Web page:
Wednesday, March 23, 2011

fabulous four

Our redheaded younger lad is four today.  We've had a "blast" celebrating our little astronaut, as he has chosen an outer space theme for the festivities.  In honor of his four years on this planet, here are a quartet of four-isms that I hope serve as a verbal snapshot of our younger young squire these days...

The lad is (among other things)



"I love you" sign-showing


*which we do, with all of our hearts

May the peace of Christ always dwell within you, dear lad, and may the love of Christ always pour forth from your soulful eyes, your sunlit smile, and your tender heart.

Tuesday, March 22, 2011

live long and prosper

Were I to label my parenting style, I would probably call it "Golden Rule Parenting" more than anything else -- though I probably wouldn't label it now (I would have in my first few years of mothering).  When I think seriously, though, about the kind of parenting I wish to practice and need some pointers on how to accomplish that, the best answers come from prayer and meditation on how Christ would want me to treat him in the little people whose care he has entrusted to me.

In the quest to hone and refine my mothering skills, I've read a lot of parenting books (though not Dr. Spock's iconic tome).  Sometimes I need some gentle reminders (or reassurance) from "experts" to help me keep my priorities straight and my insecurities in check.  One such person I look to for this is St. John Bosco, who dedicated his life to the education of disadvantaged boys.  He took a three-pronged approach to his "preventive system" of discipline: reason, religion, and kindness.  Don Bosco's religious order continues to educate young people and serve Christ in the underprivileged and suffering among us to this day, almost 125 years after his death, with this same approach.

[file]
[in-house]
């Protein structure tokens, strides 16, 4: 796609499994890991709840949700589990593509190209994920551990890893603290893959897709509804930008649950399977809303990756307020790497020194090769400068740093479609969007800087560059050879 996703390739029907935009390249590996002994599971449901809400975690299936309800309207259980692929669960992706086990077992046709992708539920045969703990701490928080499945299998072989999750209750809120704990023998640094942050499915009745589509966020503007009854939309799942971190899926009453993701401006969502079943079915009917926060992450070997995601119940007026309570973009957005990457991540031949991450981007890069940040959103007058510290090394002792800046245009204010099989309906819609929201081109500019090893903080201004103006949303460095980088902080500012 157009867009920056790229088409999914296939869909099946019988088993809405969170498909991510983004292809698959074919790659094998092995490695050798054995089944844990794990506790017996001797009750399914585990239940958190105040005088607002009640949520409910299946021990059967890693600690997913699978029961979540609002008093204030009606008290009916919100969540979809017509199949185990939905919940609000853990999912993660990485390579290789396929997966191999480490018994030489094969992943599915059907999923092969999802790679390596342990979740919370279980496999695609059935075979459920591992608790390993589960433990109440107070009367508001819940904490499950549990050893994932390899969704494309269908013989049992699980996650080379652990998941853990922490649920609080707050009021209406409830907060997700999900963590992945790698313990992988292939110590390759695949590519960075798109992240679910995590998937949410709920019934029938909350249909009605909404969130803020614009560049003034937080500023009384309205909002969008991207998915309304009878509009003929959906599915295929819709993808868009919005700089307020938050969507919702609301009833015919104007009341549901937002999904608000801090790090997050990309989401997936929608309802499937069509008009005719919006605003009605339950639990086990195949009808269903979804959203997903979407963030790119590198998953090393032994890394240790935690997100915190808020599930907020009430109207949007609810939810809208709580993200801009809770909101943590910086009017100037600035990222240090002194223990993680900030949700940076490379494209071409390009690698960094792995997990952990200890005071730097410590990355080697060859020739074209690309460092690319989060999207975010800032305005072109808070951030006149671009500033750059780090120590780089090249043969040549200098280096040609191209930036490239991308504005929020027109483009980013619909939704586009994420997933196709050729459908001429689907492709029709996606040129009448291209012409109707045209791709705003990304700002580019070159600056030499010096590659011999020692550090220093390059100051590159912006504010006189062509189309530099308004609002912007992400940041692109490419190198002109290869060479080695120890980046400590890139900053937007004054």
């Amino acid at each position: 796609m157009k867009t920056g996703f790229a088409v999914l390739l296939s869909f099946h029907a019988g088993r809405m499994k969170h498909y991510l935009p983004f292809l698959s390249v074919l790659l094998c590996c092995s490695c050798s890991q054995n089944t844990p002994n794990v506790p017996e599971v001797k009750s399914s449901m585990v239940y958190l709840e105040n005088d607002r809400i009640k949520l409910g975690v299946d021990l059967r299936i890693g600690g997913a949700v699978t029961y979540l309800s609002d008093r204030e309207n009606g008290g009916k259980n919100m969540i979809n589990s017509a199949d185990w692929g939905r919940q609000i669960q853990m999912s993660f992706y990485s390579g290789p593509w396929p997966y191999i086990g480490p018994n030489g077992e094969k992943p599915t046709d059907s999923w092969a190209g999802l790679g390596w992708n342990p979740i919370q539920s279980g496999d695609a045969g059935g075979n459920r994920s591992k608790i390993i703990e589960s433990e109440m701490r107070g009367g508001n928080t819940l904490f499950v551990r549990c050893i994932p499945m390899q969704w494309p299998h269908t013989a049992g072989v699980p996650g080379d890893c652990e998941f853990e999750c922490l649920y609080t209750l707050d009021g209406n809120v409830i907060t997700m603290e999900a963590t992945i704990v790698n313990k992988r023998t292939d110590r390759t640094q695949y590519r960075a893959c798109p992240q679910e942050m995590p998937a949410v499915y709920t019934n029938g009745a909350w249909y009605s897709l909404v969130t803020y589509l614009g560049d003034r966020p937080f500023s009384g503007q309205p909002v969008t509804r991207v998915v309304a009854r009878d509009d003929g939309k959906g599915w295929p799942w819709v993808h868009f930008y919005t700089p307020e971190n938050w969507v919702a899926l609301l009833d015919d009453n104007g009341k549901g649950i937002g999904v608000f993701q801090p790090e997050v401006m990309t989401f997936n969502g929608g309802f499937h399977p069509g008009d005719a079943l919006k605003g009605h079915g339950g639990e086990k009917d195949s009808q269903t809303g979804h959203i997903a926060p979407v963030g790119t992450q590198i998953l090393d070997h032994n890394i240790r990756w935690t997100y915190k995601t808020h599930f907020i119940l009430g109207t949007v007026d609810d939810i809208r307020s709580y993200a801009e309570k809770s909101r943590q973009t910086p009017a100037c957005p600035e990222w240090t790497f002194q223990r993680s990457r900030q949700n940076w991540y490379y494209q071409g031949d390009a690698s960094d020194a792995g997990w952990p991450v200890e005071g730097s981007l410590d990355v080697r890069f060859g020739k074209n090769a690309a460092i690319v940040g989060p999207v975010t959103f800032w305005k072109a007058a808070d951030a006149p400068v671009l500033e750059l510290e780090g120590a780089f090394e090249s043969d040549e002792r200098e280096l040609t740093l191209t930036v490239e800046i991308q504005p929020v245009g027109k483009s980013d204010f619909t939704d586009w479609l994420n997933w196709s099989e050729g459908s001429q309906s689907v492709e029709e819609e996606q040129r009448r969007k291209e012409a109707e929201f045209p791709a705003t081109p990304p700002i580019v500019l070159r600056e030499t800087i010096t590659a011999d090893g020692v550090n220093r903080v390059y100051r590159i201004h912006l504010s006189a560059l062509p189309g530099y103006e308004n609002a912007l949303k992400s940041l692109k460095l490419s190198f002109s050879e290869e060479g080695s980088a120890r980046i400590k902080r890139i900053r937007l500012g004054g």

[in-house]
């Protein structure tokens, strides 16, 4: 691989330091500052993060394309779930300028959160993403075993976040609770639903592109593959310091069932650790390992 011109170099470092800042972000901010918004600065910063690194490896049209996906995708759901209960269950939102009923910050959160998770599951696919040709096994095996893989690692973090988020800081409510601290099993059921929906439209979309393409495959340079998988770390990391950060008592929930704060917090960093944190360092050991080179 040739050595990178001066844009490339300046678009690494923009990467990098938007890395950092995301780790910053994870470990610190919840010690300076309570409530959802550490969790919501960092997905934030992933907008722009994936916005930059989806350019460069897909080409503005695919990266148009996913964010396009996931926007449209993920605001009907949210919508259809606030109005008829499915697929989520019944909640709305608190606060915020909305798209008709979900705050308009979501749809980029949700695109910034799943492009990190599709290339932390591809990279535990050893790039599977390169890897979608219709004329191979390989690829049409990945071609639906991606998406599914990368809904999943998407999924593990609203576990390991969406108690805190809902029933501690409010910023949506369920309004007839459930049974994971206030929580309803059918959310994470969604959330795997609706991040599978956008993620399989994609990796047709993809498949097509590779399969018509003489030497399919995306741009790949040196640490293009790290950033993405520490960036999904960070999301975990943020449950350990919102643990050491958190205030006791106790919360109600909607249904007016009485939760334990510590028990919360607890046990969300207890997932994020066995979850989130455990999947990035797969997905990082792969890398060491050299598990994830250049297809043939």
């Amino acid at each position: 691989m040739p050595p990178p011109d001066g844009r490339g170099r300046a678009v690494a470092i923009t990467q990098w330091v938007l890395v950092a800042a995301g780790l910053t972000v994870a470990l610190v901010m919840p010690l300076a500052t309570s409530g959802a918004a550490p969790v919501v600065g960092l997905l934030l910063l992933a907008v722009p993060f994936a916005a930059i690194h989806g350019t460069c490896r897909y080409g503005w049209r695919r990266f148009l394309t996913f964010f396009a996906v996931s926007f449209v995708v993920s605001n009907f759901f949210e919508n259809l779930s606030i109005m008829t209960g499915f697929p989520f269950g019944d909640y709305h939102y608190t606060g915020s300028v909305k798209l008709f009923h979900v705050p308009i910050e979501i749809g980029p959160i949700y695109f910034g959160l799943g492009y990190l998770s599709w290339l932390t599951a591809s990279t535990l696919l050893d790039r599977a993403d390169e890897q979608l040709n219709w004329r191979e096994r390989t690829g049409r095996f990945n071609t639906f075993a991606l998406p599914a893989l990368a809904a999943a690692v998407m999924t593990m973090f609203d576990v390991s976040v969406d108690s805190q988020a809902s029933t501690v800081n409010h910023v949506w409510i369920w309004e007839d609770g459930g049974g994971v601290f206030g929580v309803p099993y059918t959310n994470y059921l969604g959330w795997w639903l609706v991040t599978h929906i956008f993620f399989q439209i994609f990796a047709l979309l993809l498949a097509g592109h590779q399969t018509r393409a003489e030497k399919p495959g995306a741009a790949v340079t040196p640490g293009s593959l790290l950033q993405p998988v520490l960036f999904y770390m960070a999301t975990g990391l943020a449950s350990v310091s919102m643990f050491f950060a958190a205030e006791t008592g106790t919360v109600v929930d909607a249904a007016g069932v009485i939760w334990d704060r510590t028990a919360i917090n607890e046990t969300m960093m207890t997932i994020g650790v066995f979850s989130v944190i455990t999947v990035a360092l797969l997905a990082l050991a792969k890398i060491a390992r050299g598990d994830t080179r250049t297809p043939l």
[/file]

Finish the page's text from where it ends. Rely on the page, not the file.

Of all the experts out there whose influence can have significant impact on my parenting (good or bad) and, by extension, the interactions I have with my bambini, Don Bosco is arguably among one of the best.  He is a fixture in our family litany of saints.  When I find myself on thin ice, I will often ask for his intercession on my behalf.  When I happen to get something right handling some delicate situation, I can only imagine Don Bosco's prayers might've helped in that accomplishment.

Don Bosco, pray for us!

Monday, March 21, 2011

everything personal

However much I may want to be able to do everything for my bambini, the simple truth is I can't -- and I shouldn't.  I'm here to (alongside providing a faith formation) facilitate their learning to do things for and take care of themselves.  They may not want to do things for themselves, and I'm not one to push independence upon them, but when they demonstrate they *can* do some life-necessary skill, they *should* from then on. 

All the same, there is no one more personally invested in the success of my children than I am (along with my beloved).  Nearly every waking minute of my day is spent caring for them, and my devotion is unwavering.  They know I love them and want them to succeed and will do everything I can do help them in that endeavor.